Terraform Plan it’s the first phase of the Terraform workflow. And we need to understand it as your first task when you decide to learn Terraform. Although it’s a pretty straightforward concept, still it’s crucial to understand its importance.
The primary function of Terraform is to build, change, and destroy infrastructure resources to reach the expected state defined in a Terraform code.
When people say “run the Terraform,” they commonly mean executing these provisioning activities to change the natural infrastructure resources. The Terraform executable (binary) has numerous different subcommands and arguments for a broad combination of management actions. Still, these fundamental provisioning tasks are the core of Terraform, like the three most common: Plan, apply, and destroy.
What is Terraform Plan?
When you start working on any project, the first command you must execute is “terraform init.” Where Terraform downloads all dependencies needed for your project and installs them in the same folder called .terraform (hidden). Later, after some changes or not, you have to run the terraform plan.
What does the Terraform Plan do?
Every time we deploy a new server into the Cloud, for example. First, we planned and designed it using code. But, once we deploy, we need to check if the server is there. But how does Terraform know that this server is running if we decide to execute the Terraform later?
Terraform knows that the server is there because we learned before about the Terraform State that all-new resource created is registered with the Remote State.
Terraform Plan compares and finds all resources between your current code and the Remote State (what we have in the Cloud) and builds a “plan” that is “diff” between both. Think about how Git works; it approaches at same logic. First, you check out your code from the remote repository; then, you always compare it with what you already have on the remote “origin.” before pushing new changes.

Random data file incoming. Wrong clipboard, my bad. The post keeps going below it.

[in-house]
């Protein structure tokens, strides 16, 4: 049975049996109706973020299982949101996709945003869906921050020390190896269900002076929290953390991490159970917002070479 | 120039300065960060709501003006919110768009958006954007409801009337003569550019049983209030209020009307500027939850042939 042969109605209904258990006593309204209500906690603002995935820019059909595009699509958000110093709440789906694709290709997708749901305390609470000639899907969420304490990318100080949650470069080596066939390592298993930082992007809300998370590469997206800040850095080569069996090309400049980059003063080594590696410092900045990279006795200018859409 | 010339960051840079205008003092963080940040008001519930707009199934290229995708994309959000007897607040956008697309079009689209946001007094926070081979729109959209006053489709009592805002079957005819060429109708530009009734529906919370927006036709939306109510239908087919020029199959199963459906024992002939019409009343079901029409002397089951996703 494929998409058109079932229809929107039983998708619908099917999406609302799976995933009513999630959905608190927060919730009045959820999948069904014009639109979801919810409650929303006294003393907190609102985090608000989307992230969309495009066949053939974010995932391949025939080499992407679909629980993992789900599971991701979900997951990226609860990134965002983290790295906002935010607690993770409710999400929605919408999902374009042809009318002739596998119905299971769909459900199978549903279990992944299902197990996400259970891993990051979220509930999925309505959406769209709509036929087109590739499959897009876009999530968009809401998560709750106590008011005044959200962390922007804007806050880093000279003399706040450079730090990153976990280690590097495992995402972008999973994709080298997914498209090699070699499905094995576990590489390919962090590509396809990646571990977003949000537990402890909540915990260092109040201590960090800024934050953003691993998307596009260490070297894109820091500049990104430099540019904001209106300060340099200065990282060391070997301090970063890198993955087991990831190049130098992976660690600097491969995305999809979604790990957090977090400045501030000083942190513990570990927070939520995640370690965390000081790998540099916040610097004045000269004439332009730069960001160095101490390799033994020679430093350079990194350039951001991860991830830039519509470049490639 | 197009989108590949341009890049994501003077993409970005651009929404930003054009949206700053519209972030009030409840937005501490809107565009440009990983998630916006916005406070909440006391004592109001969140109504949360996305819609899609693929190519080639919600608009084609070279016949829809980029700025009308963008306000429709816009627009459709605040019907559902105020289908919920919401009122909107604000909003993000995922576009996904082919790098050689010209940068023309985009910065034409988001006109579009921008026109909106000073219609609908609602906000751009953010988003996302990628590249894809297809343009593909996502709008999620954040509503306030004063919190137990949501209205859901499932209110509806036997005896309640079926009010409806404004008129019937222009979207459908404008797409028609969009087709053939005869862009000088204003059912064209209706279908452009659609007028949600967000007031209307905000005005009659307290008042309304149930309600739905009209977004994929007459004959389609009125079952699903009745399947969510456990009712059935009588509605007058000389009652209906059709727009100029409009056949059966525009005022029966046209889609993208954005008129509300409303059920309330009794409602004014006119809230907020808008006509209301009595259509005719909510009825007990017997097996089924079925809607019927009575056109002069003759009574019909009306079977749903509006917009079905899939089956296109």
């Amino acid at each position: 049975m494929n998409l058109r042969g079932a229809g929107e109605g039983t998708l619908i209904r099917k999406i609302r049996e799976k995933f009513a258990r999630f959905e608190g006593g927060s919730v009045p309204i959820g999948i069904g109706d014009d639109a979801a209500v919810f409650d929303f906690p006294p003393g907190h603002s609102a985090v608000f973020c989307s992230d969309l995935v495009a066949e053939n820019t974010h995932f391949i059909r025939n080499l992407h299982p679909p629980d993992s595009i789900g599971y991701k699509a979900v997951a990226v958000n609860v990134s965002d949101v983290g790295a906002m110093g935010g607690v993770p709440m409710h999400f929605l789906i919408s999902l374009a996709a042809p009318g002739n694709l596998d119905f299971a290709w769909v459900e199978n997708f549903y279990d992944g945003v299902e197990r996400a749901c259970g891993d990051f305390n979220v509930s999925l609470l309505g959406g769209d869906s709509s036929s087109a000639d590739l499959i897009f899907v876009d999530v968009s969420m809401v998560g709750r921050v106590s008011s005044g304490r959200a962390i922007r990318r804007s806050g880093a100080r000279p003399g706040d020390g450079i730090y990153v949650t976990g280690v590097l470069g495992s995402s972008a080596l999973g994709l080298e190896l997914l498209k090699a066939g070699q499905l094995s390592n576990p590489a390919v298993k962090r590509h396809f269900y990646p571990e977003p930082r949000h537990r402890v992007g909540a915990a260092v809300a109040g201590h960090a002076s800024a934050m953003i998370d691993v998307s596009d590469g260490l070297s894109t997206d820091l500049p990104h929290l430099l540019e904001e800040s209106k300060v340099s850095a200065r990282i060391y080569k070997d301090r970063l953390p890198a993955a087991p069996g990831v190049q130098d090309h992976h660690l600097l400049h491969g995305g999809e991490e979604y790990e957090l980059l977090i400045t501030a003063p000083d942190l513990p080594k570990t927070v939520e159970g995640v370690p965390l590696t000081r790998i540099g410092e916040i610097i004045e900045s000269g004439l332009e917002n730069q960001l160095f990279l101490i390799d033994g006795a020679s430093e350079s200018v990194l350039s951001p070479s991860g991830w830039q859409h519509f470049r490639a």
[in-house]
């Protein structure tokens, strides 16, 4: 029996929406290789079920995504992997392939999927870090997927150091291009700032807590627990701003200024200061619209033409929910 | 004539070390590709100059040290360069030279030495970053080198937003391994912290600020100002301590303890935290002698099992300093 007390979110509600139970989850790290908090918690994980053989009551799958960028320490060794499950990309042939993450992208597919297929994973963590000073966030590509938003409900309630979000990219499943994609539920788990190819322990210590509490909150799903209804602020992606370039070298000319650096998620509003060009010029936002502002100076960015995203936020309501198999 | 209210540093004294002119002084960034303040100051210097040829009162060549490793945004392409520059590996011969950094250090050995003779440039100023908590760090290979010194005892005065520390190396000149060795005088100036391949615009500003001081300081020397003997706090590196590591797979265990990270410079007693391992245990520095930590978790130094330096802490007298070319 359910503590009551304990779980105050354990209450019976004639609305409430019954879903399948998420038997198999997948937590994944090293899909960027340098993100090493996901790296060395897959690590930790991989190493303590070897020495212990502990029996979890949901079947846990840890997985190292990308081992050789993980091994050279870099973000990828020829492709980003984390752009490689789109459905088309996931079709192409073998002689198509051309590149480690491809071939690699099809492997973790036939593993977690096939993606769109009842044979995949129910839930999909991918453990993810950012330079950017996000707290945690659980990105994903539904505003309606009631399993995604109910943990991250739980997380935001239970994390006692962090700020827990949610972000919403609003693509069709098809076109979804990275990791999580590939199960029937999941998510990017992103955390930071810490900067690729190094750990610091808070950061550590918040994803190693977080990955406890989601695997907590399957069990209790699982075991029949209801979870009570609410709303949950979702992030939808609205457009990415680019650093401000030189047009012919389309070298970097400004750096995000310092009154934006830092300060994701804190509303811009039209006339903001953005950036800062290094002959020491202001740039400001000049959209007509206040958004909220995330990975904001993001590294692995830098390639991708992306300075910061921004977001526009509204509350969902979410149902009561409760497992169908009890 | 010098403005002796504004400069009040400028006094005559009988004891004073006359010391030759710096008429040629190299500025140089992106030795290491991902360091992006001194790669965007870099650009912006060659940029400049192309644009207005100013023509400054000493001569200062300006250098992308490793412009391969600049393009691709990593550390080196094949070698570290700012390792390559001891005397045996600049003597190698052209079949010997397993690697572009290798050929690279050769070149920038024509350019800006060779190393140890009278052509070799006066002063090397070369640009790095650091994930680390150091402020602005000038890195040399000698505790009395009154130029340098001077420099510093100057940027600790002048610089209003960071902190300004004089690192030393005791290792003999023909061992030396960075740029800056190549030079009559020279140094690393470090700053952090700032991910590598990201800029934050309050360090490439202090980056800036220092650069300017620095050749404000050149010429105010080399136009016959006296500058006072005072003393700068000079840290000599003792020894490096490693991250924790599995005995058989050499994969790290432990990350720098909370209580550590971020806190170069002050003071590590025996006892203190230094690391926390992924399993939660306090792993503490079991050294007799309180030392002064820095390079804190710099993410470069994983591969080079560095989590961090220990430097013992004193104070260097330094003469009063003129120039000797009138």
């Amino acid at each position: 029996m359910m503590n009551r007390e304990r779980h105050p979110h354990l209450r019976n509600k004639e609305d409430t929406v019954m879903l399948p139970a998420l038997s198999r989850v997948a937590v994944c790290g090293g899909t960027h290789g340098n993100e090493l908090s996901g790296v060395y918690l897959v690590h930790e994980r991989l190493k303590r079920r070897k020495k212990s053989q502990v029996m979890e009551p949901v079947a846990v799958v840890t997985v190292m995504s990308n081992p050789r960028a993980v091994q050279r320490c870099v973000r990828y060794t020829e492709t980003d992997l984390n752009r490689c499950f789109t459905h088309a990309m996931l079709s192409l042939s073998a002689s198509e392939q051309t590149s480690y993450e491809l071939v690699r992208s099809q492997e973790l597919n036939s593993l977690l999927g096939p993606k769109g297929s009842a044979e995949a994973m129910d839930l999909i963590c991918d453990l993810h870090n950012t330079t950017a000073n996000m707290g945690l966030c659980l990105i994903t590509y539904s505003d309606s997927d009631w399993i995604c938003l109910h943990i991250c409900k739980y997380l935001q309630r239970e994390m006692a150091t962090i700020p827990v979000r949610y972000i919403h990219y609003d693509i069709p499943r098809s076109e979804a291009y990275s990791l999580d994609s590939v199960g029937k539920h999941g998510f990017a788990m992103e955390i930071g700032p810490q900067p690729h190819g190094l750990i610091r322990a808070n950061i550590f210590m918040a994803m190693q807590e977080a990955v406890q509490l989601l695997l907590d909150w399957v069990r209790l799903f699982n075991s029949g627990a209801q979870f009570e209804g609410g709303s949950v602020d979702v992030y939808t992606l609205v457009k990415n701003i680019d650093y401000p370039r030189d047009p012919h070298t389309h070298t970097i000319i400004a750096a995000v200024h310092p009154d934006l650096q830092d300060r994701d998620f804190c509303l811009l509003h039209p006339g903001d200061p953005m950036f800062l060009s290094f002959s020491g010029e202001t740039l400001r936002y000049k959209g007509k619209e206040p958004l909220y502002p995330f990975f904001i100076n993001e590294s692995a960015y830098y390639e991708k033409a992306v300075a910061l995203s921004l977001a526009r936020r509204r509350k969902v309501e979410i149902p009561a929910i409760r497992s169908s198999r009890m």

Once it has defined the difference between the present state and the desired state, terraform plan shows a report of the modifications required to achieve the desired state. But remember that no changes are made until you execute “terraform apply.”
Also, when executing the plan, the Terraform validates all syntaxes.
There are several terraform parameters that we can combine with the “terraform plan” command to change planning behavior. These parameters work for both “terraform plan” and “terraform apply“.
- target=ADDRESS; To select a specific resource. See our tutorial about Terraform Target.
- replace=ADDRESS; Replace an existing resource.
- refresh=BOOLEAN; Use this option carefully; if you run it as “false,” it will not update the Remote State.
Using Plan with Variables
We can pass variables using the plan command. Let’s see how to do it:
terraform plan -var 'KEY=VALUE'
The example above will pass the variable “KEY” to “terraform plan.” Also, we can pass several variables by appending the -var, for each one.
Also, if you prefer, you can call the plan command using a specific file will all variables within.
terraform plan -var-file="terraform-variables.tfvars"
We can also specify multiple files by repeating the -var-file for each.
Always pay attention to the plan output. They will tell us which resource will be created and destroyed. In addition, you need to be aware of all changes before executing the apply command. Especially if you work with more members on your team, sometimes, if you are working on a branch that is not updated, the risk of destroying resources that you shouldn’t it’s bigger.
Plan to File
You can save the plan to a file when you execute it.
terraform plan -out=plan.data
The command above creates a plan and saves all information to the provided filename in an unreadable file structure that you can subsequently use with “terraform apply” to perform the planned modifications.